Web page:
Ken Murray, Bernardo's lawyer, gains access to Bernardo's home. Murray retrieves the videotapes from above a ceiling light fixture in the upstairs bathroom. He would keep the videos in his possession for 16 months.

May 1993:
The plea agreement between Crown prosecutors and Homolka's lawyers is finalized.

June 28, 1993:
Homolka's trial begins.

July 1993:
Homolka pleads guilty to two counts of manslaughter and receives a 12-year jail sentence. Her pleas and the statement of facts agreed to by her lawyer and the Crown are both covered by a publication ban ordered by the judge to ensure a fair trial for Bernardo.

September 1994:
Ken Murray quits as Bernardo's lawyer and hands Bernardo's videotapes over to his successor, John Rosen. Rosen turns the videos over to police later in the month.

May 18, 1995:
Bernardo's trial begins.

June 29, 1995:
Homolka testifies against Bernardo.

Sept. 1, 1995:
Bernardo is found guilty of all nine charges against him, including two counts of first-degree murder for killing French and Mahaffy.

Sept. 15, 1995:
Bernardo is sentenced to life in prison without possibility of parole for 25 years.

November 1995:
Bernardo is declared a dangerous offender, meaning he will likely spend the rest of his life in jail.

April 1996:
An Ontario Court judge rules that videotapes showing the rape and torture of Bernardo's victims must be destroyed when they are no longer needed for legal purposes.

July 1996:
A six-month-long inquiry into the police investigation of Bernardo concludes that the investigation was hampered by dozens of mistakes by individual officers and by rivalries between different police departments. The inquiry concludes that some of Bernardo's crimes could have been prevented if Bernardo's DNA samples had been processed more quickly.

January 1997:
Ken Murray is charged with obstruction of justice and possession of child pornography for failing to turn over the Bernardo tapes.

Summer 1997:
Homolka is transferred to Joliette Institution in Quebec when the Kingston Prison for Women is closed.

March 2000:
The Ontario Court of Appeal dismisses Bernardo's request for a new trial.
CBC STORY: Bernardo appeal dismissed

June 2000:
Murray is acquitted of charges arising from his failure to turn over the Bernardo tapes.
CBC STORY: Court finds Bernardo lawyer not guilty

Sept. 21, 2000:
The Supreme Court of Canada denies Bernardo's leave to appeal his murder convictions.
CBC STORY: Bernardo appeal rejected

Oct. 9, 2000:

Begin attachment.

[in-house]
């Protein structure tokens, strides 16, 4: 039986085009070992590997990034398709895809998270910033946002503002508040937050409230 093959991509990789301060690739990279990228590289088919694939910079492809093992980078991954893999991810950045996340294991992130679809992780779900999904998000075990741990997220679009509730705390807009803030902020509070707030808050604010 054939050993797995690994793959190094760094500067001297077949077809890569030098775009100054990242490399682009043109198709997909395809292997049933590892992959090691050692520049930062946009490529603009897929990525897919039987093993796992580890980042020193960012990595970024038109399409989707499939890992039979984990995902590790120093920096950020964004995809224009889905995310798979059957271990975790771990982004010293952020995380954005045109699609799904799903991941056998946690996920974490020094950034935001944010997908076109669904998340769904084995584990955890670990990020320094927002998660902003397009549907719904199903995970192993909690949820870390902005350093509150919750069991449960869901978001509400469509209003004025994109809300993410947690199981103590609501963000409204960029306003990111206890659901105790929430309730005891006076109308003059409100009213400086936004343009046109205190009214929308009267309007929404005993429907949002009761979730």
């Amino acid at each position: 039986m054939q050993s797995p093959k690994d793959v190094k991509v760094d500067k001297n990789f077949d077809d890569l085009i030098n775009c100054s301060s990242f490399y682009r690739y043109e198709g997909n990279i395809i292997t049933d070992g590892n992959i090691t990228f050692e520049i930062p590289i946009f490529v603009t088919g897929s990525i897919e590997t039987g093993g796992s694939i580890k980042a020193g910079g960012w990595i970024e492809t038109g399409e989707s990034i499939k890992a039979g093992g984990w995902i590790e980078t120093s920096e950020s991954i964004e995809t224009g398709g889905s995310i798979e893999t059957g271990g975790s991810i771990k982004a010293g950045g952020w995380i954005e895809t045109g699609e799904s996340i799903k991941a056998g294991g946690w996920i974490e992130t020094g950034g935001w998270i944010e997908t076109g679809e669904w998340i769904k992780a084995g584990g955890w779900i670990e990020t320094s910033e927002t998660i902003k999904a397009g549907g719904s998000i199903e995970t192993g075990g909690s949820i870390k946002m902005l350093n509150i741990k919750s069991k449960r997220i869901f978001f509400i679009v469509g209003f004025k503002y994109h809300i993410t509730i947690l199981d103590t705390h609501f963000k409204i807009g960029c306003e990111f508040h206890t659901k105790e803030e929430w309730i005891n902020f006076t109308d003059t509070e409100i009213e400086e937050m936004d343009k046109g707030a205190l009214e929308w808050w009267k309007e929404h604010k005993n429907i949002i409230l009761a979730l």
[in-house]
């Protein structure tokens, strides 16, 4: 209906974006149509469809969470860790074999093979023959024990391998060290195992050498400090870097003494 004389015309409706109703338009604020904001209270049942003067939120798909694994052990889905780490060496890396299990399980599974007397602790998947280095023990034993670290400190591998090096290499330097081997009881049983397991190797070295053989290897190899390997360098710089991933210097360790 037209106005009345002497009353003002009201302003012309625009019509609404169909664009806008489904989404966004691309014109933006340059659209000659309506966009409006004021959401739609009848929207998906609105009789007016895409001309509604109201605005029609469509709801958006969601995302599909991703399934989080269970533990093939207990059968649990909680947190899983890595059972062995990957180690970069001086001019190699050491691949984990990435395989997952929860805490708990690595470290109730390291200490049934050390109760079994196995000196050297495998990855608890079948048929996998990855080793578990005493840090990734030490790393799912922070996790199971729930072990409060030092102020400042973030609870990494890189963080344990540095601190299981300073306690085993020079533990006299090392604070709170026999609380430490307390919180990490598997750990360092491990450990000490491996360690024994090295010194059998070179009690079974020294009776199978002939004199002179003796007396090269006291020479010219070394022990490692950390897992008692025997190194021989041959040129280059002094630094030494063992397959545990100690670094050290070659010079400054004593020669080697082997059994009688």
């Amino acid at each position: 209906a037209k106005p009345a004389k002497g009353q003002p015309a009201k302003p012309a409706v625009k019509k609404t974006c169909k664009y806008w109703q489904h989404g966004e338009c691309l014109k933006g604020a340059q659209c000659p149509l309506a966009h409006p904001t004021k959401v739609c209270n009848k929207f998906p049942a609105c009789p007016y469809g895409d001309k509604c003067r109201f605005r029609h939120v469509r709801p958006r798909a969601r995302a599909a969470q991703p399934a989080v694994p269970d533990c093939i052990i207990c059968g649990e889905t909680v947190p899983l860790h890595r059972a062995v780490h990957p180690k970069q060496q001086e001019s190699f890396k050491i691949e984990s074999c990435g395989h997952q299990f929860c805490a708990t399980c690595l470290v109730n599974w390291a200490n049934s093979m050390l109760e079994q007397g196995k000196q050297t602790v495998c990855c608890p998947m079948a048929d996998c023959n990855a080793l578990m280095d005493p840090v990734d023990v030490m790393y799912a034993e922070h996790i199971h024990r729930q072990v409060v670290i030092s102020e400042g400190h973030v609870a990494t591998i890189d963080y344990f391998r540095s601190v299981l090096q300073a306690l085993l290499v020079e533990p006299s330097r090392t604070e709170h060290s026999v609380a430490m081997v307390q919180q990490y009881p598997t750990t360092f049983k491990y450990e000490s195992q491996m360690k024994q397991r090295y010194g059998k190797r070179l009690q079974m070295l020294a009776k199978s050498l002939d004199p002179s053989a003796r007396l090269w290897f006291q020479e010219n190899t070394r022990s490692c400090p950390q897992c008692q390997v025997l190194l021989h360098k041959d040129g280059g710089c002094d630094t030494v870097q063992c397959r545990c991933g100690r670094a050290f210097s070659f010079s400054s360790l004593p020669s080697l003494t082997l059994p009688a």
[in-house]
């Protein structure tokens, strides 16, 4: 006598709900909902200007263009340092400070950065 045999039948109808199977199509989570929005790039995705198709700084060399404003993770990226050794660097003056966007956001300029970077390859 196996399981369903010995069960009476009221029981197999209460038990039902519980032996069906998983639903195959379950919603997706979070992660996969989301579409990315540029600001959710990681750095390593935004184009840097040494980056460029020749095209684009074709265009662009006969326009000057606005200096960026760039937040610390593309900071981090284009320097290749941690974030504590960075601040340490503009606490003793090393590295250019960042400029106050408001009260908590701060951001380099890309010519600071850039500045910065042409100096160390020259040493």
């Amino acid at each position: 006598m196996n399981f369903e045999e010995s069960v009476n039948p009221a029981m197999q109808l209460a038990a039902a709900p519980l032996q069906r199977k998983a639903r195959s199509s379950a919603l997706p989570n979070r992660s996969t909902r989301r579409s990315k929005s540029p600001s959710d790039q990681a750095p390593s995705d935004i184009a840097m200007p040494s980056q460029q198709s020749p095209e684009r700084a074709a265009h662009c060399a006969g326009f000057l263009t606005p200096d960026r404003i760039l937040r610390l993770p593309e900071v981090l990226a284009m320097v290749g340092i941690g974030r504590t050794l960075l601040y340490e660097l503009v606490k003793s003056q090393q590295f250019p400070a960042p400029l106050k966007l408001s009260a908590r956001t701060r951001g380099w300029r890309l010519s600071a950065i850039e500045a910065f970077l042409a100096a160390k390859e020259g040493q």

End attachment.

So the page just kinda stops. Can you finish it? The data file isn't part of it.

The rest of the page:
Homolka is transferred to a maximum-security prison in Saskatoon for a psychiatric examination. Homolka's lawyers attempt to block the move, saying her life would be in danger if she were removed from the prison in Joliette.
CBC STORY: Homolka transferred to maximum-security facility
CBC STORY: Homolka's arrival irks inmates

Nov. 30. 2000:
Crown prosecutors drop charges against author Stephen Williams. The charges alleged that Williams broke a court order by watching the Bernardo tapes. The Crown said it didn't want to air the tapes again in court, so the judge dismissed the charges.
CBC STORY: Prosecutors drop charge against Bernardo author

January 2001:
Homolka is transferred to a Montreal psychiatric hospital to undergo treatment.
CBC STORY: Homolka on her way to Quebec: report

March 2001:
The National Parole Board denies Homolka's application for early release, saying she is a risk to kill again.
CBC STORY: Karla Homolka denied statutory release

December 2001:
The six videotapes depicting the rape and torture of Bernardo and Homolka's victims are destroyed.
CBC STORY: Tapes made by Bernardo destroyed

March 2002:
The National Parole Board rules that Homolka is still a risk to society and will not be granted early release.
CBC STORY: Homolka refused early release

Nov. 13, 2002:
A book on Homolka written by Stephen Williams is published in French, containing excerpts from letters between the author and Homolka. Questions arise over whether the book violates a condition of Homolka's plea bargain, which states that she would not "talk directly or indirectly to the media for a book or live endeavour." Williams says he didn't speak to Homolka about the crimes, so the argument is moot.
CBC STORY: Questions over controversial Homolka book

February 2003:
The English language version of Williams' book, and Karla: A Pact with the Devil, appears on bookstore shelves.